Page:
Hindus are people who practise the religion known as Hinduism, which they themselves call Sanatan Dharma. This means the ‘Eternal Way to God’ in Sanskrit. This way of living embraces many beliefs and practices, based on some broadly agreed principles about the nature and purpose of existence. ‘Hindu’ can also be used to describe one’s cultural heritage and identity. This is not a religion of many gods (as is often mistakenly thought). It is based on belief in one absolute cosmic energy, one God known as Brahman. The most sacred and commonly used religious symbol among Hindus is Aum. This represents unity with the essence of existence and is believed to be the fundamental vibration which created and sustains the universe.
Since Sanatan Dharma is eternal, there can be no single historical figure who may be described as its founder, and no particular date for its beginning. Scholars from East and West have traced its written history at least as far back as the civilisation that flourished in the Indus Valley between 3500 and 1500 BCE. Hindus believe that the ancient scriptures of the Vedas (‘knowledge’) were heard by Rishis (‘Vedic poets’ or sages) in states of deep meditation and transcribed many years later. The religion known today as Hinduism has evolved in response to changing fortunes over 5,000 years, and continues to do so. Its chequered history helps account for its highly diverse, inclusive and accommodating character.
Hindus believe Brahman to be the one uncreated, unchanging reality behind the diversity of life, the source from which everything proceeds and the goal to which everything must eventually return. Brahman is expressed throughout the universe in an infinite variety of ways, some of them interpreted as ‘gods’ or ‘goddesses’, each with their own special qualities and functions. The goal of the individual soul (Atman) is to break free of the realm of illusion (maya) and gain reunion with Brahman. This is moksha (liberation). Those souls who have not yet attained liberation continue their search for God through the cycle of birth, life, death and rebirth (samsara), in various forms as dictated by the law of karma (cause and effect).
Sanatan Dharma has many scriptures written in Sanskrit, which can be chanted and read. The Vedas are the oldest, dating in their written form from around 1500 BCE. The Vedas contain hymns, incantations and rituals, as well as scientific knowledge. The Upanishads (800-400 BCE) discuss the doctrine of karma and describe ways in which the soul can be united with Brahman. The Ramayana provides guidance for day-to-day living as a householder. One of the most popular scriptures (certainly the best known outside of India and the Hindu community itself) is the Bhagavad Gita (‘Song of the Lord’), an extract from the epic poem, the Mahabharata, in which Lord Krishna instructs his disciple, Arjuna, in the requirements of the spiritual life.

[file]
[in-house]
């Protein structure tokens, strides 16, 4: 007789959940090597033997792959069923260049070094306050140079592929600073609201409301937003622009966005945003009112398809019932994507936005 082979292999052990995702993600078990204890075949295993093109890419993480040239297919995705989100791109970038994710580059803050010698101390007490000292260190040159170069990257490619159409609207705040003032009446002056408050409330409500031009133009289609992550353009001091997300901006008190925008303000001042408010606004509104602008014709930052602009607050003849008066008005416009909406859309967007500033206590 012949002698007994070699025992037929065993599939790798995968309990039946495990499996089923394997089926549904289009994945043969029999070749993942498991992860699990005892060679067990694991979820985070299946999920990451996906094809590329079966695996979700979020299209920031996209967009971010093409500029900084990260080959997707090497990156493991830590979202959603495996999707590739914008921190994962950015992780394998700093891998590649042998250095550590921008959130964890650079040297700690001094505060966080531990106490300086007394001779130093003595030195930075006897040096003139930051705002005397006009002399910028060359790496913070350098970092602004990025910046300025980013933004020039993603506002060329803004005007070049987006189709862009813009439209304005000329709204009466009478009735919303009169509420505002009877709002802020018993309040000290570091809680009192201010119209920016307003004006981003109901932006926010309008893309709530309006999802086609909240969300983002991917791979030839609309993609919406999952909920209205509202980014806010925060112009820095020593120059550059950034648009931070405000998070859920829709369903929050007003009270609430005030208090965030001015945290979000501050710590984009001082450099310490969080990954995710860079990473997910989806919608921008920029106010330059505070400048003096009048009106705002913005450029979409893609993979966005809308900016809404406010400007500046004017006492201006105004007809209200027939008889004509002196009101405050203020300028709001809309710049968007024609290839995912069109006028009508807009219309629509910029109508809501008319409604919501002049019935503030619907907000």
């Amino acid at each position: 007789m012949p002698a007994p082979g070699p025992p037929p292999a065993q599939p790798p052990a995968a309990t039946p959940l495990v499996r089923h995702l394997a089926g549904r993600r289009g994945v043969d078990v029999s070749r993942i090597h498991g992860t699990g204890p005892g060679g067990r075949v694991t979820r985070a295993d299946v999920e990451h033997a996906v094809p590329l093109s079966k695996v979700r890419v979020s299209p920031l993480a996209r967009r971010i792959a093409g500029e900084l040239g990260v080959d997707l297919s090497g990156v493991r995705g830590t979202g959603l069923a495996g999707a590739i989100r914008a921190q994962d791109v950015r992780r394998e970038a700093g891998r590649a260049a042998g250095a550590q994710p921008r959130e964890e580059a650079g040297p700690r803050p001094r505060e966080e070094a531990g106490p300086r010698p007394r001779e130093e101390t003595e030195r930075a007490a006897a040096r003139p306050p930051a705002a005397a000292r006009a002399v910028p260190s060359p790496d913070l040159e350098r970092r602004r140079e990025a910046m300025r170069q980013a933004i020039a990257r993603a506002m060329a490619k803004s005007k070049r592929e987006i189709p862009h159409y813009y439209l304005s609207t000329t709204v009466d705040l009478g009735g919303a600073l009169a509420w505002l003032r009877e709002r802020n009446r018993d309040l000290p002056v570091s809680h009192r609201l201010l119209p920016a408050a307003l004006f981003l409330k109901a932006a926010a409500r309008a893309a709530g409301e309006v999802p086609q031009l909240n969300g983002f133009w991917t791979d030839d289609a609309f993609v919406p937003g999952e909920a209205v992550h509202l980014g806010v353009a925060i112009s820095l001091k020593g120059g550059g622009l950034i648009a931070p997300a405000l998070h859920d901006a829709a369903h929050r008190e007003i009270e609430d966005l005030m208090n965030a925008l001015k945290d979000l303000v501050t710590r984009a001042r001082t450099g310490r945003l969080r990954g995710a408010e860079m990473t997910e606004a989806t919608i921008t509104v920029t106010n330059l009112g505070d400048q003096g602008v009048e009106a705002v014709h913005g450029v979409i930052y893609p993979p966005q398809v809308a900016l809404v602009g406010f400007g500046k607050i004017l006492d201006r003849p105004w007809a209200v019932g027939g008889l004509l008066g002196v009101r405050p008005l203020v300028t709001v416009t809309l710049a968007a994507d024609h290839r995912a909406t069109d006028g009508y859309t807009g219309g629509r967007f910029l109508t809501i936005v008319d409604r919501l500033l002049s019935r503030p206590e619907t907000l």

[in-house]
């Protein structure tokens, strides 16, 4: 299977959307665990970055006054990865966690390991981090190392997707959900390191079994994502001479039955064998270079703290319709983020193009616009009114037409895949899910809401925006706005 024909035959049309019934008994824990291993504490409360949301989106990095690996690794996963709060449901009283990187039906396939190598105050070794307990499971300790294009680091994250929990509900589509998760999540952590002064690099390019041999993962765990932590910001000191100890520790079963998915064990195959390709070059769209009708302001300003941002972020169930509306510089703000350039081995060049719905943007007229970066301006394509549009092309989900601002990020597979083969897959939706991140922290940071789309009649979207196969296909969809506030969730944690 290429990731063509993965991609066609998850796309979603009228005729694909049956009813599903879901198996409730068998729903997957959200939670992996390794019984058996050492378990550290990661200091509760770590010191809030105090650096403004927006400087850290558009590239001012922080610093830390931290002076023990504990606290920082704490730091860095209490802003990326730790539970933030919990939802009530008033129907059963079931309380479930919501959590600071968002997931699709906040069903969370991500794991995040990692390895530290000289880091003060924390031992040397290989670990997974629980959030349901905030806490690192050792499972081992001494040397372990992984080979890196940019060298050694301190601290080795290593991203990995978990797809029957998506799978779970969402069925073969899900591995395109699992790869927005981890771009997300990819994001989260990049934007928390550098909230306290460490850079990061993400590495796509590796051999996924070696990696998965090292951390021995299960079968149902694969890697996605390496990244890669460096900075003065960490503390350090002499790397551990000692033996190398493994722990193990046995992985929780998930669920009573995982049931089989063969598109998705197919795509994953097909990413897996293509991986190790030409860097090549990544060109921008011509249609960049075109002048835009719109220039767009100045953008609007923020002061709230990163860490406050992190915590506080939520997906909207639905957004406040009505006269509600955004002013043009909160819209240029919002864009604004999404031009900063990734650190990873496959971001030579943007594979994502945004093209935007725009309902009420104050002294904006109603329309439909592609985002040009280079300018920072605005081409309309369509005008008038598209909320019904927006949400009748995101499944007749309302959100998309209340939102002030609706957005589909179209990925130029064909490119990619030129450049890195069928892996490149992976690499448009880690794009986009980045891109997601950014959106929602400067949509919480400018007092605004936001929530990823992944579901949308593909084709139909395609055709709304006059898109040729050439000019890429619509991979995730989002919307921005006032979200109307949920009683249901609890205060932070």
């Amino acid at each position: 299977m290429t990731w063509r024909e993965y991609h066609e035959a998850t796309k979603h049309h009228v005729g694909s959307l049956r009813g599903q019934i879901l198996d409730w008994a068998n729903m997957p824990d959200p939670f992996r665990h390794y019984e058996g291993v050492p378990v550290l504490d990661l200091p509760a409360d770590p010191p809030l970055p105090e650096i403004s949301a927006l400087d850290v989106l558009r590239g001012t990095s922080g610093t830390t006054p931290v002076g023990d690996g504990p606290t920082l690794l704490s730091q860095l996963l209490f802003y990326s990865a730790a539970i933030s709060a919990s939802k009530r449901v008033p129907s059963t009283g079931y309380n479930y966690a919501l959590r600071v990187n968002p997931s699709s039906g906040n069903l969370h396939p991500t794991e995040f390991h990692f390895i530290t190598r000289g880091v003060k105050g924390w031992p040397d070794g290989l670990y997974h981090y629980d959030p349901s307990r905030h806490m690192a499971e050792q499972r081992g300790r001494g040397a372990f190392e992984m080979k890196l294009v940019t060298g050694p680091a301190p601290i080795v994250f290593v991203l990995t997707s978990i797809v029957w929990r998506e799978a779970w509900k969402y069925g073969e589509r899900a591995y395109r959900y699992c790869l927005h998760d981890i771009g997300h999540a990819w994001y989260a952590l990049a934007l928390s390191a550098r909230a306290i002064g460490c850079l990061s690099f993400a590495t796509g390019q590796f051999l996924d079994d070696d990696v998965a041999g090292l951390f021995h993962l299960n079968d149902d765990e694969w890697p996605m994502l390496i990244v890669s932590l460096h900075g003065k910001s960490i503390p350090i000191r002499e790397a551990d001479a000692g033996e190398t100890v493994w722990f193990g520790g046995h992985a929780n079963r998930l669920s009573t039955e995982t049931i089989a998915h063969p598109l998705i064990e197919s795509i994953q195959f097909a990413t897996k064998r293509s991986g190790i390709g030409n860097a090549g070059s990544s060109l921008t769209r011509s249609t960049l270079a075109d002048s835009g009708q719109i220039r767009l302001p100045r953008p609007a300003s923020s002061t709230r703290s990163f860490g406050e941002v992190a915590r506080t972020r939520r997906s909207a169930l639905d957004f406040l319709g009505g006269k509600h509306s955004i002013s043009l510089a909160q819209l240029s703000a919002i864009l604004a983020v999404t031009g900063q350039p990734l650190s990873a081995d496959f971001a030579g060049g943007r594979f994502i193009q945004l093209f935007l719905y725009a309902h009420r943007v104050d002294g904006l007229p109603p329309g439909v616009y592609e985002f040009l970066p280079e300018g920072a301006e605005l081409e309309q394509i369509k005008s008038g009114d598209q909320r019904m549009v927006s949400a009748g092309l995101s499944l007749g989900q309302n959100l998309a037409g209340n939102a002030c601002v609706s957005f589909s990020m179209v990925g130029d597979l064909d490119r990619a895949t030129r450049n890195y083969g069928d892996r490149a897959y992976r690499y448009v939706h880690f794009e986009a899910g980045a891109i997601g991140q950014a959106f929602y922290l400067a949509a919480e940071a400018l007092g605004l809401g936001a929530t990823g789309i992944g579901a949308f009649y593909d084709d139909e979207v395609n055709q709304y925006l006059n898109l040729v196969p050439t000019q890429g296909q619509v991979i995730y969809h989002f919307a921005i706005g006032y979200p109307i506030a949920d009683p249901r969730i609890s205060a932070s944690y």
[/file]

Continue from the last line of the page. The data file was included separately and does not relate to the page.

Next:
Worship, prayer & meditation
Jains do not worship the Tirthankaras, but look upon them as living embodiments of perfection. Jains commonly chant mantras or contemplate images; such practices are known as puja. Recalling and reciting good deeds from the pious lives of the Tirthankaras generates a positive mental state in the individual, engendering religious merit which, in turn, contributes to good rebirth. Devotees focus on the Tirthankaras and other pure souls, so that they might follow their example more effectively. They may also engage in rituals involving decoration or anointing of images. Jains also practise a form of meditation called samayika for sessions of 48 minutes, to establish a peaceful state of mind and obtain some idea of what it means to follow a monastic life.
Jains believe that the souls of all living creatures throughout the universe are caught up in an endless cycle of birth, life, death and rebirth – and that it is the purpose of life to free oneself from this. Each soul is capable of achieving liberation when it rids itself of the burden of accumulated karma (the consequences of one’s deeds). This attaches itself to the soul and retards its progress toward the state of nirvana. This freedom is obtained by one’s own efforts, under the guidance and direction of scripture and example. Jain spiritual insight and practice deal with the smallest aspects of daily life, as much as they address the big questions of the purpose of existence. Most Jains fast at special times, during festivals and on holy days.